Scsh

The Scsh [8] is a Scheme Shell, which means it is a shell based on the programming language Scheme. Putting this in one drawer with scripts based on other shells like bash wouldn't do justice to it, though.

Scheme is an extremely powerful high-level language from the LISP family that was originally developed by Guy Lewis Steele Jr. and Gerald Jay Sussman. This means that Scsh-scripts have the full assortment of types: lists, vectors, procedures, hashtables, numbers and so on. Additionally the Scheme syntax is extensible: it can be custom-fit to certain fields of application.

Of course you can write normal shell-scripts with the Scsh; this is also being supported by a special notation for program execution as well as pipelines and I/O-redirection. But the Scsh can also be used for system programming. It offers a direct access to all POSIX system functions and some extensions like a complete socket support. This makes it possible to write system programs, usually written in C, in Scheme. The MIT "Scheme Underground" [9], which is also developing Scsh, has even written a complete http server in Scsh that is being used at MIT.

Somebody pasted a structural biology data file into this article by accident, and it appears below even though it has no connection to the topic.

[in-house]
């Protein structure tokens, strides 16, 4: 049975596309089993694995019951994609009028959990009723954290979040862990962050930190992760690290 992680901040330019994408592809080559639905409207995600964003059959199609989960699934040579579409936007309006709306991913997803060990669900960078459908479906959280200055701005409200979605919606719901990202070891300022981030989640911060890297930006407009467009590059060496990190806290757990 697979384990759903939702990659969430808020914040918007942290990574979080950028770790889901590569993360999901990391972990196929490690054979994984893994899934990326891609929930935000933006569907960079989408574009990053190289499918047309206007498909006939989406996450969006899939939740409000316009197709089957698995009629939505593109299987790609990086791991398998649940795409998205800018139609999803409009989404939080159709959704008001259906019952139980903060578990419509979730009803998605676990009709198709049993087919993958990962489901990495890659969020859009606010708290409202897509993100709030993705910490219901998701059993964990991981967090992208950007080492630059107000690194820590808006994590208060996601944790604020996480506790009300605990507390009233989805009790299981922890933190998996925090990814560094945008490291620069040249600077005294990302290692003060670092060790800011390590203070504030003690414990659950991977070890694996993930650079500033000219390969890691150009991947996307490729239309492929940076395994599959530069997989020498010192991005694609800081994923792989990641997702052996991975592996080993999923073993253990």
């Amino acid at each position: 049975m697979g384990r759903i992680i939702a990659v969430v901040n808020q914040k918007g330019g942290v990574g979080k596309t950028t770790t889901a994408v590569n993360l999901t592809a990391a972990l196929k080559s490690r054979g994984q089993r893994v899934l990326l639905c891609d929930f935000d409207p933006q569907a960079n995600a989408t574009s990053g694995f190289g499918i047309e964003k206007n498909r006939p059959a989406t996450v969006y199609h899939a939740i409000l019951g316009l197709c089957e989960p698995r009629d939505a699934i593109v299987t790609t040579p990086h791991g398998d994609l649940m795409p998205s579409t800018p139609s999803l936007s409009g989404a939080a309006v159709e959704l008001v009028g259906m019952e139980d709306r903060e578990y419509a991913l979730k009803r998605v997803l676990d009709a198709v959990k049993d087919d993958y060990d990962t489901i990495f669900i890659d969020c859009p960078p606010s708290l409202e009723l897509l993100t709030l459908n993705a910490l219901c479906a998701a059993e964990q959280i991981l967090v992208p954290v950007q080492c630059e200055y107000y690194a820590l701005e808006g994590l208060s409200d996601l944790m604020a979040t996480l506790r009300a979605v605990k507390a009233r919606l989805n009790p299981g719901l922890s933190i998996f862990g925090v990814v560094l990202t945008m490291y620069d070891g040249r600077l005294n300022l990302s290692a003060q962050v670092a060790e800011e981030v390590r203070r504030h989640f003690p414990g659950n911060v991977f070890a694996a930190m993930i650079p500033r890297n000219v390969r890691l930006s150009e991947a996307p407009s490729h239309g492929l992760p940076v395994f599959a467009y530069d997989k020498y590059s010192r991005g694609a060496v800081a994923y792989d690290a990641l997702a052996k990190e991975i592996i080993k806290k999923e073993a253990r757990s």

In the design of Scsh a lot of care has been put into creating a clean interface for operating system access in order to achive a maximum portability. This allows the Scsh to run wherever the Scheme 48 VM can be compiled which usually only requires a working C-compiler. The OS-interface is also very portable and so far the Scsh has been used successfully on all available 32-bit Unix-derivatives without a change in the interface. Problems arise with ports to non 32-bit machines. Also there is no thread support and the startup is still rather slow - but this is being worked on.

Now I would like to close the technical part of the column and approach a topic that usually is not seen in relation with computers.

Social aspects of the GNU Project

I am quite aware that some people will never have seen the GNU Project in this context but as I already sought to show with my declaration of Informational Human Rights, the GNU Project consists of much more than just good software.

This part was originally triggered by an advertisement of the German "Wirtschaftswoche" (translates to "Business Week") that spread big posters all over the city of Hamburg, Germany stating "Every Generation has its role models." The background picture shows stone busts of Julius Caesar, Napoleon Bonaparte and Bill Gates. If it weren't for Bill Gates I would have considered this ad to be a bad joke; but as this is the "Business Week" and Bill Gates is the richest man on earth, I must assume they are being serious.